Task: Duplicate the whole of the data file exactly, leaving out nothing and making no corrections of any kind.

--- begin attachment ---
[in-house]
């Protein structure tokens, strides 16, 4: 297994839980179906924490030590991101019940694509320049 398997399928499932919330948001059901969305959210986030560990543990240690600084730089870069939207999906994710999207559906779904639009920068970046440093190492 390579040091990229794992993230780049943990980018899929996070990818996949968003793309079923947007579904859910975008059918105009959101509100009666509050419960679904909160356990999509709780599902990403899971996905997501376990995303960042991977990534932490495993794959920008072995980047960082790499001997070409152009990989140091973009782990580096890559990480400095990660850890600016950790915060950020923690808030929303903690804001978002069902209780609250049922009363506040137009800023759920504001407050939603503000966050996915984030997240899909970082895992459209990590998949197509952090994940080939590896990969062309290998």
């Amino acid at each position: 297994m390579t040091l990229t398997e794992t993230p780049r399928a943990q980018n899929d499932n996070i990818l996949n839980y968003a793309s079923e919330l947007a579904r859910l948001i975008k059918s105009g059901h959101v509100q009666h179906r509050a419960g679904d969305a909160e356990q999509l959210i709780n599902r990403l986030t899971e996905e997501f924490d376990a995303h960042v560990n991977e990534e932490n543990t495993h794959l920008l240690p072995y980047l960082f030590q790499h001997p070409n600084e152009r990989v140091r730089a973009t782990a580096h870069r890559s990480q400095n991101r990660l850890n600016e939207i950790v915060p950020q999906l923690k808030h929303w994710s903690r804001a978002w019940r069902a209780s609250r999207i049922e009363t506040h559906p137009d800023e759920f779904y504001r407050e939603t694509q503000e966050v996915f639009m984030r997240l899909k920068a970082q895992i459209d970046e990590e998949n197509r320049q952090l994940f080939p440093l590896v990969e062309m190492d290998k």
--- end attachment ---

[in-house]
């Protein structure tokens, strides 16, 4: 297994839980179906924490030590991101019940694509320049 398997399928499932919330948001059901969305959210986030560990543990240690600084730089870069939207999906994710999207559906779904639009920068970046440093190492 390579040091990229794992993230780049943990980018899929996070990818996949968003793309079923947007579904859910975008059918105009959101509100009666509050419960679904909160356990999509709780599902990403899971996905997501376990995303960042991977990534932490495993794959920008072995980047960082790499001997070409152009990989140091973009782990580096890559990480400095990660850890600016950790915060950020923690808030929303903690804001978002069902209780609250049922009363506040137009800023759920504001407050939603503000966050996915984030997240899909970082895992459209990590998949197509952090994940080939590896990969062309290998």
């Amino acid at each position: 297994m390579t040091l990229t398997e794992t993230p780049r399928a943990q980018n899929d499932n996070i990818l996949n839980y968003a793309s079923e919330l947007a579904r859910l948001i975008k059918s105009g059901h959101v509100q009666h179906r509050a419960g679904d969305a909160e356990q999509l959210i709780n599902r990403l986030t899971e996905e997501f924490d376990a995303h960042v560990n991977e990534e932490n543990t495993h794959l920008l240690p072995y980047l960082f030590q790499h001997p070409n600084e152009r990989v140091r730089a973009t782990a580096h870069r890559s990480q400095n991101r990660l850890n600016e939207i950790v915060p950020q999906l923690k808030h929303w994710s903690r804001a978002w019940r069902a209780s609250r999207i049922e009363t506040h559906p137009d800023e759920f779904y504001r407050e939603t694509q503000e966050v996915f639009m984030r997240l899909k920068a970082q895992i459209d970046e990590e998949n197509r320049q952090l994940f080939p440093l590896v990969e062309m190492d290998k």